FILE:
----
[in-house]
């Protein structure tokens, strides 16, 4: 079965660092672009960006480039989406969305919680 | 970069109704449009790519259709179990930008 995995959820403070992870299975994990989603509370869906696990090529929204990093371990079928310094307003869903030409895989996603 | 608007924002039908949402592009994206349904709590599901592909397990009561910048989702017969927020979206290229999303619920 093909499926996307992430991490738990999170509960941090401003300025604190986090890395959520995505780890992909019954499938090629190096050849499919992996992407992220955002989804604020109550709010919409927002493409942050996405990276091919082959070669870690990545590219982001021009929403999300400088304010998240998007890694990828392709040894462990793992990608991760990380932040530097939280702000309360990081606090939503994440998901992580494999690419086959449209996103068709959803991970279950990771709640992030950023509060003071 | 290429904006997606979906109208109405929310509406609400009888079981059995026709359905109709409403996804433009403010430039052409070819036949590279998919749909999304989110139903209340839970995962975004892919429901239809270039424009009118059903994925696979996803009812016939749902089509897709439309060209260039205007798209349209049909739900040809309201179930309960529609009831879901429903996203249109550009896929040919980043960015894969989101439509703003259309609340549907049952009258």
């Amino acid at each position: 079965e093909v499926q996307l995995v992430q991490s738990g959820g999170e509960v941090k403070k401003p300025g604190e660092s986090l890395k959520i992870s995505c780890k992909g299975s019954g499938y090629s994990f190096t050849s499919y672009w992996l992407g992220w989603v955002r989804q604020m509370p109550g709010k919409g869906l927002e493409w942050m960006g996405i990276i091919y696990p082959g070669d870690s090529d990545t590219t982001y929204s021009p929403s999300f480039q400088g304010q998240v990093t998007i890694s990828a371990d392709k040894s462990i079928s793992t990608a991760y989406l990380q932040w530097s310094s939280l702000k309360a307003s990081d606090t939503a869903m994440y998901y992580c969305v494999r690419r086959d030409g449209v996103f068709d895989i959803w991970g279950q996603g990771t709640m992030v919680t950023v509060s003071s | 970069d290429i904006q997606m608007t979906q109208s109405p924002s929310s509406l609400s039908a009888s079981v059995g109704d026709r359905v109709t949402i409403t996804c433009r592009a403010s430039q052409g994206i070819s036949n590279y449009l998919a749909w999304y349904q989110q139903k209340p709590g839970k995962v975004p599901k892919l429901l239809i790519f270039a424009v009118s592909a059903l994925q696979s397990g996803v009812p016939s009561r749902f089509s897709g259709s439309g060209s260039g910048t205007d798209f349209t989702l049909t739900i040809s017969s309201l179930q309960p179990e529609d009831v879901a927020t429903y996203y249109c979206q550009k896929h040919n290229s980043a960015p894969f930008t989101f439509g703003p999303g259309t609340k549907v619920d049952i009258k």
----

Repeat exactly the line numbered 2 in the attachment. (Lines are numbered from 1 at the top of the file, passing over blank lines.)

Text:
């Protein structure tokens, strides 16, 4: 079965660092672009960006480039989406969305919680 | 970069109704449009790519259709179990930008 995995959820403070992870299975994990989603509370869906696990090529929204990093371990079928310094307003869903030409895989996603 | 608007924002039908949402592009994206349904709590599901592909397990009561910048989702017969927020979206290229999303619920 093909499926996307992430991490738990999170509960941090401003300025604190986090890395959520995505780890992909019954499938090629190096050849499919992996992407992220955002989804604020109550709010919409927002493409942050996405990276091919082959070669870690990545590219982001021009929403999300400088304010998240998007890694990828392709040894462990793992990608991760990380932040530097939280702000309360990081606090939503994440998901992580494999690419086959449209996103068709959803991970279950990771709640992030950023509060003071 | 290429904006997606979906109208109405929310509406609400009888079981059995026709359905109709409403996804433009403010430039052409070819036949590279998919749909999304989110139903209340839970995962975004892919429901239809270039424009009118059903994925696979996803009812016939749902089509897709439309060209260039205007798209349209049909739900040809309201179930309960529609009831879901429903996203249109550009896929040919980043960015894969989101439509703003259309609340549907049952009258």